For Immediate Release
WASHINGTON, D.C. - The U.S. government, through the U.S. Agency for International Development (USAID), announced over $10.5 million in grants to seven organizations working in six countries in Africa to extend malaria prevention and control activities in communities most affected by the disease, particularly children under age 5 and pregnant women. The grants were provided through the President's Malaria Initiative (PMI), an interagency initiative led by USAID with the Department of Health and Human Services and the Centers for Disease Control and Prevention as key partners.
The Malaria Communities Program (MCP), a $30 million initiative created under PMI, is providing these grants to support the efforts of communities and indigenous organizations to combat malaria in Africa. The program specifically aims to identify organizations that are new to partnering with the U.S. government and are uniquely positioned to work at the community level. The program also seeks to increase local and indigenous capacities to undertake community-based malaria prevention and treatment activities and to build local ownership of malaria control for the long term. MCP grant recipients will operate within respective PMI country strategies, which have been developed in collaboration with each country's Ministry of Health and National Malaria Control Program, with in-country partners, and with other donor organizations working in-country.
"I am committed to expanding the work of nongovernmental and faith-based organizations, and other community based entities to reach people with the tools and knowledge to control malaria," said R. Tim Ziemer, U.S. Malaria Coordinator. "The key to saving lives, especially children, is to expand proven approaches and interventions until they reach each and every child who needs them."
HealthRight International (HRI) - Kenya
HealthRight International will implement a three-year, $1.5 million malaria program targeting more than 200,000 under-5 children and pregnant women in the Northern Rift Valley region of Kenya. Through community education and training activities, the project will reduce morbidity and mortality from malaria in five districts of Kenya by promoting community adoption of positive prevention and care-seeking behaviors and by strengthening community access to quality malaria prevention and treatment services. HRI will build the capacity of 21 target facilities and five District Health Management Teams to deliver appropriate prevention, diagnosis, and treatment services and distribute long-lasting insecticide treated nets (LLINs).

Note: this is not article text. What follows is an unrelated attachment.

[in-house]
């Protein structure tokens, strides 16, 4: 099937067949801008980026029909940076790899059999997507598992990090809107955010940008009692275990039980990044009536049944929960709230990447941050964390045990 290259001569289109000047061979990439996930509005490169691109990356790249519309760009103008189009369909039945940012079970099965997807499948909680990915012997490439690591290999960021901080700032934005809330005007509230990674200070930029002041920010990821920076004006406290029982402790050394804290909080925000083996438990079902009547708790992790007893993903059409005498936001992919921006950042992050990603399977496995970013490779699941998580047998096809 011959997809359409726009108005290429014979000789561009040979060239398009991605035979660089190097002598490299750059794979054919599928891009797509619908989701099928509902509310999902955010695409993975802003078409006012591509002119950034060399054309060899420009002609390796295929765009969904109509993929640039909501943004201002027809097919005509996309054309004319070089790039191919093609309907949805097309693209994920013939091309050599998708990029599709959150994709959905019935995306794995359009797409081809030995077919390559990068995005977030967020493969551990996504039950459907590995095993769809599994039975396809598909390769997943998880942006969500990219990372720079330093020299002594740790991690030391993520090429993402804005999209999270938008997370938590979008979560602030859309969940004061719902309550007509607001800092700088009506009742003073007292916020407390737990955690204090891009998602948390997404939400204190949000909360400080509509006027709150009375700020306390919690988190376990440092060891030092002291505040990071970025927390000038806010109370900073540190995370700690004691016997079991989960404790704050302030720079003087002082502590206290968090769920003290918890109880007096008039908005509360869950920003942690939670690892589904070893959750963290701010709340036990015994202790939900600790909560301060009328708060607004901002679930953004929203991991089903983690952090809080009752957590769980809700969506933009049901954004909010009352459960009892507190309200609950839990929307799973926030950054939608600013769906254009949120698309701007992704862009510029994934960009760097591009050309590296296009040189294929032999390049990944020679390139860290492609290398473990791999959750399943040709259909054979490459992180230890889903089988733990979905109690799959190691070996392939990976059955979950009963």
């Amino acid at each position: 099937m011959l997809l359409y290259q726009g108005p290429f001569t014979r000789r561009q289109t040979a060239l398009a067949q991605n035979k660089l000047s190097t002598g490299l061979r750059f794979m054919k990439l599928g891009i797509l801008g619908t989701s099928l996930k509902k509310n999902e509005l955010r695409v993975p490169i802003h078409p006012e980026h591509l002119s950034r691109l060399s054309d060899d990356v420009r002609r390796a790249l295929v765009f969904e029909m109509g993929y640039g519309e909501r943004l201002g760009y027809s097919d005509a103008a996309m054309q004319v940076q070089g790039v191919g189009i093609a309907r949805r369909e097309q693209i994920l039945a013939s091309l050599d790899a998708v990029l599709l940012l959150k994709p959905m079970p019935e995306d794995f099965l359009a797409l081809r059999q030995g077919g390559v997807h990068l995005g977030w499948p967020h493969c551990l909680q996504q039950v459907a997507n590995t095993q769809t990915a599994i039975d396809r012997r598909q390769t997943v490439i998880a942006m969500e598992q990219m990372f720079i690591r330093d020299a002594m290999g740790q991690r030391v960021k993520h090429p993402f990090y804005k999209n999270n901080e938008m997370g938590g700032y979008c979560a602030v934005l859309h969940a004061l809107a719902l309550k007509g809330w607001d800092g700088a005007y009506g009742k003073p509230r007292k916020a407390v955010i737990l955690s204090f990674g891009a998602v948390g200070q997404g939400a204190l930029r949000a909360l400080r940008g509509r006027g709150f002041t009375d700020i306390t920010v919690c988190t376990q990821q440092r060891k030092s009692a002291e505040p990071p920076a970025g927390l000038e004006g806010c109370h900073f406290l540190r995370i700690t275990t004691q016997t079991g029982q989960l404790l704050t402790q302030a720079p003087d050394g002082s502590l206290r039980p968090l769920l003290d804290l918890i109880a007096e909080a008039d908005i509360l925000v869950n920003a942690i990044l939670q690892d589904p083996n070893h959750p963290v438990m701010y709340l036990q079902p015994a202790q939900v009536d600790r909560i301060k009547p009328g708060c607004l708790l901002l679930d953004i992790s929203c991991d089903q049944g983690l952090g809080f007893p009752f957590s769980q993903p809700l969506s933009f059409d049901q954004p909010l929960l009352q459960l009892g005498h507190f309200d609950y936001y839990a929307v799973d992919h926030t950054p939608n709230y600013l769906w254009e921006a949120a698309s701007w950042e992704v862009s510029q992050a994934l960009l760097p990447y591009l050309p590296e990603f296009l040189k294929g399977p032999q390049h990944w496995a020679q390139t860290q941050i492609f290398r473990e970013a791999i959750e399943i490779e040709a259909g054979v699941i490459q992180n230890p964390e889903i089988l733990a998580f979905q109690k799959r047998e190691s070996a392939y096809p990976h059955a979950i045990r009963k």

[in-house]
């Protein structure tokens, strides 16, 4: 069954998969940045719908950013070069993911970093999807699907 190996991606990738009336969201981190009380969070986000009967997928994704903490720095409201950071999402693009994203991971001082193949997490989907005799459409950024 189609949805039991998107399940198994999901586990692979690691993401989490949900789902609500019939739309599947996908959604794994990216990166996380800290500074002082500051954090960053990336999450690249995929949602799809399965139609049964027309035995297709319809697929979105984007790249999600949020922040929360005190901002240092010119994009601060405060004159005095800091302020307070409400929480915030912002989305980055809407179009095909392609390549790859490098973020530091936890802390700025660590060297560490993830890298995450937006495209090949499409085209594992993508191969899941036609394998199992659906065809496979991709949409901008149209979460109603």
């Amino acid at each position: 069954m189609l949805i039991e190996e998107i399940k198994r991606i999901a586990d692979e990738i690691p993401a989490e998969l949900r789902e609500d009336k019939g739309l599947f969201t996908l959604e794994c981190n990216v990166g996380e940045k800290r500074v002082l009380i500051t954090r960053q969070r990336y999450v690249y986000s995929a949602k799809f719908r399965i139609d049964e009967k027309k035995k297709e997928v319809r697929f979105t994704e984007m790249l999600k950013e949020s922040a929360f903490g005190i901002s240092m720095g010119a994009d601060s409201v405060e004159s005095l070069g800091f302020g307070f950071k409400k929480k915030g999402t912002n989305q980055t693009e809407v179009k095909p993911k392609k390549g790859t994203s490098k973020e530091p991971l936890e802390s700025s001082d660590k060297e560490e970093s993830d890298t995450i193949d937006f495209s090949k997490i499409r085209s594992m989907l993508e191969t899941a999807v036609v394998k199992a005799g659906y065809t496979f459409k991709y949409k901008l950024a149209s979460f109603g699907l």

Merlin - Kenya
With a three-year grant totaling $1.5 million, Merlin will deliver malaria prevention and treatment to an estimated 220,000 under-5 children and pregnant women in five malaria epidemic prone districts of Nyanza Province. Merlin will work with the Ministry of Health and local partners to increase community awareness and knowledge on malaria prevention, treatment and case management. The project will promote correct and consistent use of LLINs, and increase access to intermittent preventive treatment (IPT) among pregnant women. Merlin will improve community knowledge and equitable access to health services through health worker training and outreach education.
Episcopal Relief and Development (ERD) - Nets for Life - Ghana
Through a three-year, $1.34 million grant, ERD and its partners will implement a malaria Nets for Life program in 280 of the hardest-to-reach communities in the Upper East Region of Ghana, reaching a total population of 140,000 people, including 25,000 children under 5, 7,000 pregnant women and 33,500 women of child-bearing age. The program aims to increase LLIN usage by facilitating distribution of approximately 64,000 nets in the target areas. Through community education, the project will ensure that malaria symptoms are recognized in the household, that prompt and effective treatment is sought and that pregnant women have knowledge of and seek out IPT. The project will strengthen the capacity of communities by engaging with, training and equipping over 1,000 community volunteers in participative health education, facilitation of behavior change communication (BCC) activities through district, sub-district and grass-root leaders and advocacy.